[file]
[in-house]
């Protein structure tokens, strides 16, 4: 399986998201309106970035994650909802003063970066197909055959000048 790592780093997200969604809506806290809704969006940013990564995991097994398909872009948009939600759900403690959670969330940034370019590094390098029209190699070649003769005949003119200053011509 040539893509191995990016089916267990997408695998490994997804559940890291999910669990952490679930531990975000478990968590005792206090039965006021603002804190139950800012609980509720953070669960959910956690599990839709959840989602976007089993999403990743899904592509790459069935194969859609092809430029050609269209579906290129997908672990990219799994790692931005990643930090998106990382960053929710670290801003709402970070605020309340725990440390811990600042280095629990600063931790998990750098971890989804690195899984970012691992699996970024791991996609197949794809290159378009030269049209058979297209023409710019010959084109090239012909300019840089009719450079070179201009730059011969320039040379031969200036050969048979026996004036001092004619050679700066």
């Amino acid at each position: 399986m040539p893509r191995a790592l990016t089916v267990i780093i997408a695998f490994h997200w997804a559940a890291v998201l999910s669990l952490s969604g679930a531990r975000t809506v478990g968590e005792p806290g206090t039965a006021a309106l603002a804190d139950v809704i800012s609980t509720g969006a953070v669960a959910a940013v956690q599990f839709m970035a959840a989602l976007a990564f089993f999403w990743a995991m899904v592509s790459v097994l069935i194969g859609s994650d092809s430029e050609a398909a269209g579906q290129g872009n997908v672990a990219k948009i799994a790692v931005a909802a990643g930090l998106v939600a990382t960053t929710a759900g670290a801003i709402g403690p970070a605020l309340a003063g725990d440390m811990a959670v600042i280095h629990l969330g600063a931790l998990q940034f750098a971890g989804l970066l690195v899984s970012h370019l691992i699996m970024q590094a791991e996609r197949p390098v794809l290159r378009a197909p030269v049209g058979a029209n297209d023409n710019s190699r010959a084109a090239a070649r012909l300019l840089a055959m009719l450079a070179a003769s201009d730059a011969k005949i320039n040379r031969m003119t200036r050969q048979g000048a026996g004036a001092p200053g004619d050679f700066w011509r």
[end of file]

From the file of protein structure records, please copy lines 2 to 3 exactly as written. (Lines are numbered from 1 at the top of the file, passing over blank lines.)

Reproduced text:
């Protein structure tokens, strides 16, 4: 399986998201309106970035994650909802003063970066197909055959000048 790592780093997200969604809506806290809704969006940013990564995991097994398909872009948009939600759900403690959670969330940034370019590094390098029209190699070649003769005949003119200053011509 040539893509191995990016089916267990997408695998490994997804559940890291999910669990952490679930531990975000478990968590005792206090039965006021603002804190139950800012609980509720953070669960959910956690599990839709959840989602976007089993999403990743899904592509790459069935194969859609092809430029050609269209579906290129997908672990990219799994790692931005990643930090998106990382960053929710670290801003709402970070605020309340725990440390811990600042280095629990600063931790998990750098971890989804690195899984970012691992699996970024791991996609197949794809290159378009030269049209058979297209023409710019010959084109090239012909300019840089009719450079070179201009730059011969320039040379031969200036050969048979026996004036001092004619050679700066």
């Amino acid at each position: 399986m040539p893509r191995a790592l990016t089916v267990i780093i997408a695998f490994h997200w997804a559940a890291v998201l999910s669990l952490s969604g679930a531990r975000t809506v478990g968590e005792p806290g206090t039965a006021a309106l603002a804190d139950v809704i800012s609980t509720g969006a953070v669960a959910a940013v956690q599990f839709m970035a959840a989602l976007a990564f089993f999403w990743a995991m899904v592509s790459v097994l069935i194969g859609s994650d092809s430029e050609a398909a269209g579906q290129g872009n997908v672990a990219k948009i799994a790692v931005a909802a990643g930090l998106v939600a990382t960053t929710a759900g670290a801003i709402g403690p970070a605020l309340a003063g725990d440390m811990a959670v600042i280095h629990l969330g600063a931790l998990q940034f750098a971890g989804l970066l690195v899984s970012h370019l691992i699996m970024q590094a791991e996609r197949p390098v794809l290159r378009a197909p030269v049209g058979a029209n297209d023409n710019s190699r010959a084109a090239a070649r012909l300019l840089a055959m009719l450079a070179a003769s201009d730059a011969k005949i320039n040379r031969m003119t200036r050969q048979g000048a026996g004036a001092p200053g004619d050679f700066w011509r």